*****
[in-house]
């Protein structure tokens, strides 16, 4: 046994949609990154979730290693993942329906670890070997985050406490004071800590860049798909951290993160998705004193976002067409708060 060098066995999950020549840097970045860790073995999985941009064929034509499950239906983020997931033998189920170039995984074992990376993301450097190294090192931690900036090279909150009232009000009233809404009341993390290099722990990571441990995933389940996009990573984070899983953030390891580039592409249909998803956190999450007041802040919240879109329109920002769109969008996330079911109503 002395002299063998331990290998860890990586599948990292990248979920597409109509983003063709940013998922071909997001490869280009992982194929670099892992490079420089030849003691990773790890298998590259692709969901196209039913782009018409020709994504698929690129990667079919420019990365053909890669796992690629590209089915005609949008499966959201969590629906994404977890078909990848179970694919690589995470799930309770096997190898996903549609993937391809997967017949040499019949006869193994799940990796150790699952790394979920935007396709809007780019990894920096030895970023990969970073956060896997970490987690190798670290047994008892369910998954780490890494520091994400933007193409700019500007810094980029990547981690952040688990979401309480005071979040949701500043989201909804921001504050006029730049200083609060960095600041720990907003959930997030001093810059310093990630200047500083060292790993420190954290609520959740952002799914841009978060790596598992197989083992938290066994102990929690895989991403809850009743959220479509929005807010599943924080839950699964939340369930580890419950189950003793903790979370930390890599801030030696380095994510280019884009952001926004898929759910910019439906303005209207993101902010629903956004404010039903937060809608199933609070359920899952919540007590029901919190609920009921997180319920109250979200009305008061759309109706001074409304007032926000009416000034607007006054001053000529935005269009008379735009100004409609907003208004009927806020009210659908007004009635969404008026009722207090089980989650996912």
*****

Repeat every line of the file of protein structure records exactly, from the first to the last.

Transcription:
[in-house]
């Protein structure tokens, strides 16, 4: 046994949609990154979730290693993942329906670890070997985050406490004071800590860049798909951290993160998705004193976002067409708060 060098066995999950020549840097970045860790073995999985941009064929034509499950239906983020997931033998189920170039995984074992990376993301450097190294090192931690900036090279909150009232009000009233809404009341993390290099722990990571441990995933389940996009990573984070899983953030390891580039592409249909998803956190999450007041802040919240879109329109920002769109969008996330079911109503 002395002299063998331990290998860890990586599948990292990248979920597409109509983003063709940013998922071909997001490869280009992982194929670099892992490079420089030849003691990773790890298998590259692709969901196209039913782009018409020709994504698929690129990667079919420019990365053909890669796992690629590209089915005609949008499966959201969590629906994404977890078909990848179970694919690589995470799930309770096997190898996903549609993937391809997967017949040499019949006869193994799940990796150790699952790394979920935007396709809007780019990894920096030895970023990969970073956060896997970490987690190798670290047994008892369910998954780490890494520091994400933007193409700019500007810094980029990547981690952040688990979401309480005071979040949701500043989201909804921001504050006029730049200083609060960095600041720990907003959930997030001093810059310093990630200047500083060292790993420190954290609520959740952002799914841009978060790596598992197989083992938290066994102990929690895989991403809850009743959220479509929005807010599943924080839950699964939340369930580890419950189950003793903790979370930390890599801030030696380095994510280019884009952001926004898929759910910019439906303005209207993101902010629903956004404010039903937060809608199933609070359920899952919540007590029901919190609920009921997180319920109250979200009305008061759309109706001074409304007032926000009416000034607007006054001053000529935005269009008379735009100004409609907003208004009927806020009210659908007004009635969404008026009722207090089980989650996912």